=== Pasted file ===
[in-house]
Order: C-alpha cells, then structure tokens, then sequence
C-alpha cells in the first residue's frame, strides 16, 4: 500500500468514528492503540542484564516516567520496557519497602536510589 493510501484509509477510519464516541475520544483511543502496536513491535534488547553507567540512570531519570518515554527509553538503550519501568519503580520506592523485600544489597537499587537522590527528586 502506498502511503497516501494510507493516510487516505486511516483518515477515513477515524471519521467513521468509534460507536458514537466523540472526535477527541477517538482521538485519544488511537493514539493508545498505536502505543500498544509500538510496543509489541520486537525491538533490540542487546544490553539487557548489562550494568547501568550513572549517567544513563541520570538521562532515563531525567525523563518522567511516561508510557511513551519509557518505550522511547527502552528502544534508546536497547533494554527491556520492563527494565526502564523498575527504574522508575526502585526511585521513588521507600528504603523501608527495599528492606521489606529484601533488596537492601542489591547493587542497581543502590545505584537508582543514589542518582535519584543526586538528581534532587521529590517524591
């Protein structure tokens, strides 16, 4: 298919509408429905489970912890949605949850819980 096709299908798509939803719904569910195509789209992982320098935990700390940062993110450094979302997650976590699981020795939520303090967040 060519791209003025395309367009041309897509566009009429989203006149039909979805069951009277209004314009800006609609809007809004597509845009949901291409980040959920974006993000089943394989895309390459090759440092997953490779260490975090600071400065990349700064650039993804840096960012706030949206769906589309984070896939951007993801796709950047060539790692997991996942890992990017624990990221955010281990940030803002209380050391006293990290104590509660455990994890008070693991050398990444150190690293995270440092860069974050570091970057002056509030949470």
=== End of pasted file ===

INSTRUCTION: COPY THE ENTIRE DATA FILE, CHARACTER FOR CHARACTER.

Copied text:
[in-house]
Order: C-alpha cells, then structure tokens, then sequence
C-alpha cells in the first residue's frame, strides 16, 4: 500500500468514528492503540542484564516516567520496557519497602536510589 493510501484509509477510519464516541475520544483511543502496536513491535534488547553507567540512570531519570518515554527509553538503550519501568519503580520506592523485600544489597537499587537522590527528586 502506498502511503497516501494510507493516510487516505486511516483518515477515513477515524471519521467513521468509534460507536458514537466523540472526535477527541477517538482521538485519544488511537493514539493508545498505536502505543500498544509500538510496543509489541520486537525491538533490540542487546544490553539487557548489562550494568547501568550513572549517567544513563541520570538521562532515563531525567525523563518522567511516561508510557511513551519509557518505550522511547527502552528502544534508546536497547533494554527491556520492563527494565526502564523498575527504574522508575526502585526511585521513588521507600528504603523501608527495599528492606521489606529484601533488596537492601542489591547493587542497581543502590545505584537508582543514589542518582535519584543526586538528581534532587521529590517524591
């Protein structure tokens, strides 16, 4: 298919509408429905489970912890949605949850819980 096709299908798509939803719904569910195509789209992982320098935990700390940062993110450094979302997650976590699981020795939520303090967040 060519791209003025395309367009041309897509566009009429989203006149039909979805069951009277209004314009800006609609809007809004597509845009949901291409980040959920974006993000089943394989895309390459090759440092997953490779260490975090600071400065990349700064650039993804840096960012706030949206769906589309984070896939951007993801796709950047060539790692997991996942890992990017624990990221955010281990940030803002209380050391006293990290104590509660455990994890008070693991050398990444150190690293995270440092860069974050570091970057002056509030949470």